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|Case Number:||Criminal Appeal 265 of 2008|
|Parties:||DAVID WAIREGI NGANGA v REPUBLIC|
|Date Delivered:||04 Dec 2009|
|Court:||High Court at Nyeri|
|Judge(s):||Joseph Kiplagat Sergon, Milton Stephen Asike Makhandia|
|Citation:||DAVID WAIREGI NGANGA v REPUBLIC  eKLR|
|Case History:||(Appeal from original Conviction and Sentence in Senior Resident Magistrate’s Court at Kigumo in Criminal Case No. 3184 of 2007 dated 15th September 2008 by M. W. Mutuku – S.R.M.)|
|Disclaimer:||The information contained in the above segment is not part of the judicial opinion delivered by the Court. The metadata has been prepared by Kenya Law as a guide in understanding the subject of the judicial opinion. Kenya Law makes no warranties as to the comprehensiveness or accuracy of the information|
REPUBLIC OF KENYA
IN THE HIGH COURT OF KENYA
Criminal Appeal 265 of 2008
DAVID WAIREGI NGANGA .............................. APPELLANT
REPUBLIC ................................................... RESPONDENT
(Appeal from original Conviction and Sentence in Senior Resident Magistrate’s Court at Kigumo in
Criminal Case No. 3184 of 2007 dated 15th September 2008 by M. W. Mutuku – S.R.M.)
J U D G M E N T
The appellant, David Wairegi Nganga was charged with one count of Robbery with violence contrary to Section 296(2) of the Penal Code. The particulars of the offence are that on 16th October 2007 at Kangari Market in Murang’a South District within Central Province, he with others not before court while armed with dangerous weapons namely a sword and a whip robbed Nelson Chege of a mobile phone Nokia and cash Kshs.28,000/= all valued at Kshs.58,000/= and at or immediately before or immediately after the time of such robbery threatened to use actual violence to the said Nelson Chege. The appellant pleaded not guilty to the charge and he was tried. The prosecution lined up a total of 7 witnesses who gave testimony in support of the charge. The facts accepted by the trial court in respect of that count were as follows:-
On the 6th October 2007 at about 11.45 p.m. David Wairegi Nganga (PW1) was at his business premises known as Hunters Bar based at Kangari shopping centre. He asked the watchman Joseph Kimemia Nguta (PW2) to ensure that entry to the bar was closed. According to his testimony, the watchman had instructions to open for patrons past the drinking hours so long as they were known to the management. That night though past drinking hours the watchman nonetheless opened for a customer who PW1 described as brown in complexion. Immediately that patron gained entry, he ordered everyone in the bar to lie down. He was holding a pistol. Soon thereafter another person, presumably a colleague followed. He was armed with a sword and whip. He ordered the watchman to lie down. The two threatened to shoot at whoever did not comply with their instructions. The one with the sword attacked and cut one of the patrons. One of the two then ordered PW1 to surrender his mobile and money. The robbers took the mobile and Kshs.30,000/= from the drawer. He was also robed of Kshs.28,000/= from his pockets. After a short while, the attackers left. PW1 immediately contacted Kangari AP Post and upon reporting the incident to AP Sergeant Jamlick Mwaniki (PW7) the sergeant proceeded in the company of two other officers to the home of the appellant and arrested him. PW1 had identified him as the one who had the sword and whip and who robbed him the items stated in the charge sheet. He further told the court that the appellant had earlier been in the bar hence he recognised him.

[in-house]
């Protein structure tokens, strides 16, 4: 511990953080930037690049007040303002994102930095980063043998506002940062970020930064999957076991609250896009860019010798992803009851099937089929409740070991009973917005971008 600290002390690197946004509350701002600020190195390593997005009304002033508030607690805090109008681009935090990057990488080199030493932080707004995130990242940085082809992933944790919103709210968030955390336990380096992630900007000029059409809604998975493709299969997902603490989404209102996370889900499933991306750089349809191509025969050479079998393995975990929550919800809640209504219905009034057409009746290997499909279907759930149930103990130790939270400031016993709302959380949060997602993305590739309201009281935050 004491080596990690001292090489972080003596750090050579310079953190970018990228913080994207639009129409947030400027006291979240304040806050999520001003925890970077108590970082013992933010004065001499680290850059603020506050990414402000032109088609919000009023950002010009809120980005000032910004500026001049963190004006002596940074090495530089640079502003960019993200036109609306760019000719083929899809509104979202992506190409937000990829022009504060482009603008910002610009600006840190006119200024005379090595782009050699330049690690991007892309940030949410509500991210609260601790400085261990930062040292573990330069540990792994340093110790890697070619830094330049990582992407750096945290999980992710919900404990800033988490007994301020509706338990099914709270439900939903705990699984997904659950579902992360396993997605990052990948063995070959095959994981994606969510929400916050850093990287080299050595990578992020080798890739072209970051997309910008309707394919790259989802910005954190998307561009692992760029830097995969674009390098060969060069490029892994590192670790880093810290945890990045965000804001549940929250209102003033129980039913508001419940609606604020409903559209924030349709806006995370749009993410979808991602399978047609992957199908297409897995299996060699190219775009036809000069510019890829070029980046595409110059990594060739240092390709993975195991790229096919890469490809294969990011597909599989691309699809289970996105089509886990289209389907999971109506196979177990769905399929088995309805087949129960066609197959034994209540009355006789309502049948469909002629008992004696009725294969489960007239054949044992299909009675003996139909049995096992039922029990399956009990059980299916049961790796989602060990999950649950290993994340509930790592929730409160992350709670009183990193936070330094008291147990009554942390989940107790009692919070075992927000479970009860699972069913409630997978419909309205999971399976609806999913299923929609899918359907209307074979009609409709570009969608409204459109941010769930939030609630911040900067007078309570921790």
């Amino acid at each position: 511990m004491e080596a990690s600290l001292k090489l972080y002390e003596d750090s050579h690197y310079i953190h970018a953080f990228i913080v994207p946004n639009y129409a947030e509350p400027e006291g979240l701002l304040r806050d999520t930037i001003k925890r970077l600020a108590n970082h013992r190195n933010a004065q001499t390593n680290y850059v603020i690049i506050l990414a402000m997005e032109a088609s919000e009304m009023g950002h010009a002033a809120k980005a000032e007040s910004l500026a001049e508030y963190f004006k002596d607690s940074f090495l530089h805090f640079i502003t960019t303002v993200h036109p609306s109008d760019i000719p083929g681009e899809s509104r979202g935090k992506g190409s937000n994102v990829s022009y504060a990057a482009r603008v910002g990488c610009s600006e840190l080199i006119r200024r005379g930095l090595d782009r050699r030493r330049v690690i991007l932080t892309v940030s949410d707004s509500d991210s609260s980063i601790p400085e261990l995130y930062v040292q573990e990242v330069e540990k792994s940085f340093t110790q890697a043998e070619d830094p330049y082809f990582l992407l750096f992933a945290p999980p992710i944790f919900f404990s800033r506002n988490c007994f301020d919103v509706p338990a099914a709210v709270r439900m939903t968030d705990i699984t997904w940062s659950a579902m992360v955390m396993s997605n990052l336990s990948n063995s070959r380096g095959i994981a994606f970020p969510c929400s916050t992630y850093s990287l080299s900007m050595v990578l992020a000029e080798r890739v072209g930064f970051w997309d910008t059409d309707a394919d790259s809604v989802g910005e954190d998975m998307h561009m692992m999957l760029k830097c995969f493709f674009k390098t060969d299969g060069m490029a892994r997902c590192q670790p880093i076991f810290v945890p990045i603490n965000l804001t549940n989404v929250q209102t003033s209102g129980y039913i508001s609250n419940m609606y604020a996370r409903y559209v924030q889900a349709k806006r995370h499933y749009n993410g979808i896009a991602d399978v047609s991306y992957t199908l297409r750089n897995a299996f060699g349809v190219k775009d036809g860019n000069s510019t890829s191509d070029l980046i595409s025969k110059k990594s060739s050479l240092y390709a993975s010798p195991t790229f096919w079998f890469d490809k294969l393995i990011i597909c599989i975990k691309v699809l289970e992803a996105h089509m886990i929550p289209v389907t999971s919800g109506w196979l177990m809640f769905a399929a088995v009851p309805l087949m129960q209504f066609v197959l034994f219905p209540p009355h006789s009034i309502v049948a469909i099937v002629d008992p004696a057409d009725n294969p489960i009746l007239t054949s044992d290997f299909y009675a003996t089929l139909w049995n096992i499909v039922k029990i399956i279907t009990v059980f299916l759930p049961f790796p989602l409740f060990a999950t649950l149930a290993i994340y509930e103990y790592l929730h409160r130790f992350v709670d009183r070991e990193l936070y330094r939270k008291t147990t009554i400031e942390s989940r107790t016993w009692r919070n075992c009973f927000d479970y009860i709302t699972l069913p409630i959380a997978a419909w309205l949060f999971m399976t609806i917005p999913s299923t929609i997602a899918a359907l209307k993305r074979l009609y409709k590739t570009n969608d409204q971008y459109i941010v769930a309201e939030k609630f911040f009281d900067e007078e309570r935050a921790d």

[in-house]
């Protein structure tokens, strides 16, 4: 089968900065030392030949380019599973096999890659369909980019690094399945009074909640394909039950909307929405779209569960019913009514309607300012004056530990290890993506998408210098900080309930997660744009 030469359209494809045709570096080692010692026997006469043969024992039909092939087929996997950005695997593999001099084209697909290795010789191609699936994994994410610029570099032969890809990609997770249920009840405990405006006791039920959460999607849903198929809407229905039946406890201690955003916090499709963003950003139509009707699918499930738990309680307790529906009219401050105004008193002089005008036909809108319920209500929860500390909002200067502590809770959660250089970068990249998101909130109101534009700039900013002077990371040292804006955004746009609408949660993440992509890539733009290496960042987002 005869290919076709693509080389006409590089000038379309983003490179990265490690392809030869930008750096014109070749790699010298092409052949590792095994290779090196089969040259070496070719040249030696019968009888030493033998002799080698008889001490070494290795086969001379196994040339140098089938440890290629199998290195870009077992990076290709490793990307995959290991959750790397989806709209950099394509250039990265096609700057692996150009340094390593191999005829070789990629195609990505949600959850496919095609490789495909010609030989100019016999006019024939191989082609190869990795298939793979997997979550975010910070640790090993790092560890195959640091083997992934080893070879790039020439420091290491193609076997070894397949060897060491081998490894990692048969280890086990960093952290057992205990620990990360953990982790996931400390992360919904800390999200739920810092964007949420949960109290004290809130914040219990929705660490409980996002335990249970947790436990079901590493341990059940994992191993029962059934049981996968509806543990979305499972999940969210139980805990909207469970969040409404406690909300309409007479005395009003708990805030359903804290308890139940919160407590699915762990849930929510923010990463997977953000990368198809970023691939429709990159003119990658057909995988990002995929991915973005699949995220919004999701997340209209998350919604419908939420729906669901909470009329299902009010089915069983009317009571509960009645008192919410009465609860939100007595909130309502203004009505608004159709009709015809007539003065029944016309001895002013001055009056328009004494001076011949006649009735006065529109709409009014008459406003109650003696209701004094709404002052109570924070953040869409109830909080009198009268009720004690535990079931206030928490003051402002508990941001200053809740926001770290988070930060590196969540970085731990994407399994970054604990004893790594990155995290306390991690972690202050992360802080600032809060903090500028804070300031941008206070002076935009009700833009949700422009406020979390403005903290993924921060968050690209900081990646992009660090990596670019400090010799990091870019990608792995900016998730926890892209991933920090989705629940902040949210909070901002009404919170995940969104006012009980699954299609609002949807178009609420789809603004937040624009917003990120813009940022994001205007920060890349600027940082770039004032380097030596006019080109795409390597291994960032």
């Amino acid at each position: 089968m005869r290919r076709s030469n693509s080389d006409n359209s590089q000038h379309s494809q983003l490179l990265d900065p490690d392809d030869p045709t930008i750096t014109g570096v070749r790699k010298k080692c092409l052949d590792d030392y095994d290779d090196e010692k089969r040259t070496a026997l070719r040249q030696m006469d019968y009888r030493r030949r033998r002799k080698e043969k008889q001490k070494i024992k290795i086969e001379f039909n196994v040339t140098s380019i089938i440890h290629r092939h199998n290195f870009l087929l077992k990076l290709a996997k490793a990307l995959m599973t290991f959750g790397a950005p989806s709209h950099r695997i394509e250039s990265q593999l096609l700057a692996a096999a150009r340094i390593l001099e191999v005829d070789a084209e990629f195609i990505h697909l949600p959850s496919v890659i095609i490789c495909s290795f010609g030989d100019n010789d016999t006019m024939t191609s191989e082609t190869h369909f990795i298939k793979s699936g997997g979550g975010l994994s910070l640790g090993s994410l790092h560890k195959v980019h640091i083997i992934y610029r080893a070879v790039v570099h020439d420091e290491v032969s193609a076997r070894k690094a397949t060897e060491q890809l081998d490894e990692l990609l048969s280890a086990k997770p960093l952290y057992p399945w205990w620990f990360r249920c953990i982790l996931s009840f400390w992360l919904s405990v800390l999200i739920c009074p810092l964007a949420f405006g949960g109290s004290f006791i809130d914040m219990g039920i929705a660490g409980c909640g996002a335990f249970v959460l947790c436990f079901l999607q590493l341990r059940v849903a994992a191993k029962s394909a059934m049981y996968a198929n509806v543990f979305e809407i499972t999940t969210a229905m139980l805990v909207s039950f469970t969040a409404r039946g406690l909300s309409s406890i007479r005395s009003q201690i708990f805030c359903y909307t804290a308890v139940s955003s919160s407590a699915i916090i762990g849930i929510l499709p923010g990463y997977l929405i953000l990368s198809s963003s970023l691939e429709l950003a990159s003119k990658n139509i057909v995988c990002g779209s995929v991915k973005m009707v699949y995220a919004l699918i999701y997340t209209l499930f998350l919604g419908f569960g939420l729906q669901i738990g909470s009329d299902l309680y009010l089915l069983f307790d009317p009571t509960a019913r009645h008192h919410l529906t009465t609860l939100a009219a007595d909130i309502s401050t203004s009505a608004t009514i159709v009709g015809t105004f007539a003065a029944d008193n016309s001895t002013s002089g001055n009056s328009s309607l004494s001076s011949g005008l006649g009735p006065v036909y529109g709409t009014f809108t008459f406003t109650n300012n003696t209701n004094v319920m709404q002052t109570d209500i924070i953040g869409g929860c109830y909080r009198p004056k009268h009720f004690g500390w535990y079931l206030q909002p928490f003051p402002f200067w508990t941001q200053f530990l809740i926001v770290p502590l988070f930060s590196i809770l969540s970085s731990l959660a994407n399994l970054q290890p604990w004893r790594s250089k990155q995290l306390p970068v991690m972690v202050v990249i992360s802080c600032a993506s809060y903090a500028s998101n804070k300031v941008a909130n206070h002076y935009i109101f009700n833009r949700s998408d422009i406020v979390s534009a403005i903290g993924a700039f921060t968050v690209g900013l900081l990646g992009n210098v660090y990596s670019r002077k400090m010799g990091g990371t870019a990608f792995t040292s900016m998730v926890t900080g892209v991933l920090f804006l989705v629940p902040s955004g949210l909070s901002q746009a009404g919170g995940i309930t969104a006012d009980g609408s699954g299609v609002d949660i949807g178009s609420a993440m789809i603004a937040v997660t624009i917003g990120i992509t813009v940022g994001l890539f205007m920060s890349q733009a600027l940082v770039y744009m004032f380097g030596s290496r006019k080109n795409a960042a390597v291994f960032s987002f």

PW2, a watchman at Hunters bar Kangari testified that on 6th October 2007 he opened the bar after hours to people he thought were customers. They were however armed with a pistol, a sword and whip. They ordered him to shut up. He confirmed that electric lights were on. After the attackers accomplished their mission, they left and locked the bar from outside. He was however unable to recognise and or identify any of them.
Virginia Wambui Muhoho (PW3) testified that on 6th May 2007 she was a bar maid in the bar. At about 11.00 p.m. the watchman walked into the bar being led by someone who was armed with a pistol. Lights were on at that time. They were ordered to lie down. It was her evidence that one of the attackers went to the counter and took money from the drawer. She too was unable to recognise or identify any of the robbers. Mercy Njeri Njoroge (PW4) too was a bar maid at the same bar. Her testimony was along the same lines as PW3. She too was unable to recognise any of the attackers.
P.C. Dennis Odhiambo (PW5) was a police officer based at Kigumo police station. He testified that on 7th October 2007 PW1 informed him regarding a robbery. He went to the scene on the very day. He was informed by PW1 that his attackers took Kshs.28,000/= from him and Kshs.30,000/= from the counter and a mobile. He further told the court that PW1 identified the appellant and led to his arrest.